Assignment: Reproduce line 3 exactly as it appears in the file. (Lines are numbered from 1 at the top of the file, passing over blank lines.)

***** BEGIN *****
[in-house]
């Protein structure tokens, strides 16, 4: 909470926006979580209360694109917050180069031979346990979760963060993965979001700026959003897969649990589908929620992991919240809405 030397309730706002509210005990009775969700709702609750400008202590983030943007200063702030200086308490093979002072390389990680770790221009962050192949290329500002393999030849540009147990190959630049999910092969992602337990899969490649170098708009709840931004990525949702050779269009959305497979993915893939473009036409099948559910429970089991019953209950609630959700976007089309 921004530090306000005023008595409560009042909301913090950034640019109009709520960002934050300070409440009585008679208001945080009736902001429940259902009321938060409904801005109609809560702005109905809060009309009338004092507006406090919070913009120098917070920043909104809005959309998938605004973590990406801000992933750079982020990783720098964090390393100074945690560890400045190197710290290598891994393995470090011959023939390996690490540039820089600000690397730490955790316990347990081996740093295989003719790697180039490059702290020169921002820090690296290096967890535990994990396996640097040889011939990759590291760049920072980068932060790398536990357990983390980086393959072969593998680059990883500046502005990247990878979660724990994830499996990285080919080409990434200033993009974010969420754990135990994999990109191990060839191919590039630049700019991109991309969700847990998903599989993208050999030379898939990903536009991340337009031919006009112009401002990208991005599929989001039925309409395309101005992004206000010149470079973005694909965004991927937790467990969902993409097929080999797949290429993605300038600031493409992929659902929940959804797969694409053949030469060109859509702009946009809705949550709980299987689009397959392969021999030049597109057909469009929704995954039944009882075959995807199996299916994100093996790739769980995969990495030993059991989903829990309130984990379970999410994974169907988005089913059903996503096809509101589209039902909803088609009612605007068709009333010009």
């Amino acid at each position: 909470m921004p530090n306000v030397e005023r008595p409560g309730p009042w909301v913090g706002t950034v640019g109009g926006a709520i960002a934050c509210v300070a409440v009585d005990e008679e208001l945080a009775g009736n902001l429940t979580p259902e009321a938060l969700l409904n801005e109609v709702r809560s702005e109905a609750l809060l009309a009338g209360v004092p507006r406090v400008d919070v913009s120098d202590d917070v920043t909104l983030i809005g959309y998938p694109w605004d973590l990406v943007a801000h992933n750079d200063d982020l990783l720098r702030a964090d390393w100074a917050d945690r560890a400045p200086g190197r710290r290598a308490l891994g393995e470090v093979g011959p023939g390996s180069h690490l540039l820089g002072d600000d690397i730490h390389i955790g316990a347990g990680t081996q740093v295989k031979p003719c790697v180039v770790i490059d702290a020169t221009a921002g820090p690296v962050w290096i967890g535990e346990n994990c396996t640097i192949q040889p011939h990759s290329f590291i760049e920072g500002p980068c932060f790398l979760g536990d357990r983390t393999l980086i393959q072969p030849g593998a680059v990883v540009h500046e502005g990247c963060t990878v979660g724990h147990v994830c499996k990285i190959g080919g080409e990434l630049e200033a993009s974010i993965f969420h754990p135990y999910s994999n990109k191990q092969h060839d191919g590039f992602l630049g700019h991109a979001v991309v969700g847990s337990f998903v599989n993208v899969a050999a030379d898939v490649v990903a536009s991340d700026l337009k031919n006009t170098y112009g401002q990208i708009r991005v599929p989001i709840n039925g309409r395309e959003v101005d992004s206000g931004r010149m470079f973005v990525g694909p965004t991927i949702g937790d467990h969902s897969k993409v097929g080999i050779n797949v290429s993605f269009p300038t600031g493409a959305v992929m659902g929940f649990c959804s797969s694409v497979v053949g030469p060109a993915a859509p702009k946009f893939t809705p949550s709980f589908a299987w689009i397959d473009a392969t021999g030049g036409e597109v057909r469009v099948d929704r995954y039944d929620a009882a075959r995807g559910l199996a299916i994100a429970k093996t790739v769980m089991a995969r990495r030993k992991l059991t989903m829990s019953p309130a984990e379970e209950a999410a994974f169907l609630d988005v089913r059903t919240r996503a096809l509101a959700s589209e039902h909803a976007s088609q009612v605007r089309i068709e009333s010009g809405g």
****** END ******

């Amino acid at each position: 909470m921004p530090n306000v030397e005023r008595p409560g309730p009042w909301v913090g706002t950034v640019g109009g926006a709520i960002a934050c509210v300070a409440v009585d005990e008679e208001l945080a009775g009736n902001l429940t979580p259902e009321a938060l969700l409904n801005e109609v709702r809560s702005e109905a609750l809060l009309a009338g209360v004092p507006r406090v400008d919070v913009s120098d202590d917070v920043t909104l983030i809005g959309y998938p694109w605004d973590l990406v943007a801000h992933n750079d200063d982020l990783l720098r702030a964090d390393w100074a917050d945690r560890a400045p200086g190197r710290r290598a308490l891994g393995e470090v093979g011959p023939g390996s180069h690490l540039l820089g002072d600000d690397i730490h390389i955790g316990a347990g990680t081996q740093v295989k031979p003719c790697v180039v770790i490059d702290a020169t221009a921002g820090p690296v962050w290096i967890g535990e346990n994990c396996t640097i192949q040889p011939h990759s290329f590291i760049e920072g500002p980068c932060f790398l979760g536990d357990r983390t393999l980086i393959q072969p030849g593998a680059v990883v540009h500046e502005g990247c963060t990878v979660g724990h147990v994830c499996k990285i190959g080919g080409e990434l630049e200033a993009s974010i993965f969420h754990p135990y999910s994999n990109k191990q092969h060839d191919g590039f992602l630049g700019h991109a979001v991309v969700g847990s337990f998903v599989n993208v899969a050999a030379d898939v490649v990903a536009s991340d700026l337009k031919n006009t170098y112009g401002q990208i708009r991005v599929p989001i709840n039925g309409r395309e959003v101005d992004s206000g931004r010149m470079f973005v990525g694909p965004t991927i949702g937790d467990h969902s897969k993409v097929g080999i050779n797949v290429s993605f269009p300038t600031g493409a959305v992929m659902g929940f649990c959804s797969s694409v497979v053949g030469p060109a993915a859509p702009k946009f893939t809705p949550s709980f589908a299987w689009i397959d473009a392969t021999g030049g036409e597109v057909r469009v099948d929704r995954y039944d929620a009882a075959r995807g559910l199996a299916i994100a429970k093996t790739v769980m089991a995969r990495r030993k992991l059991t989903m829990s019953p309130a984990e379970e209950a999410a994974f169907l609630d988005v089913r059903t919240r996503a096809l509101a959700s589209e039902h909803a976007s088609q009612v605007r089309i068709e009333s010009g809405g």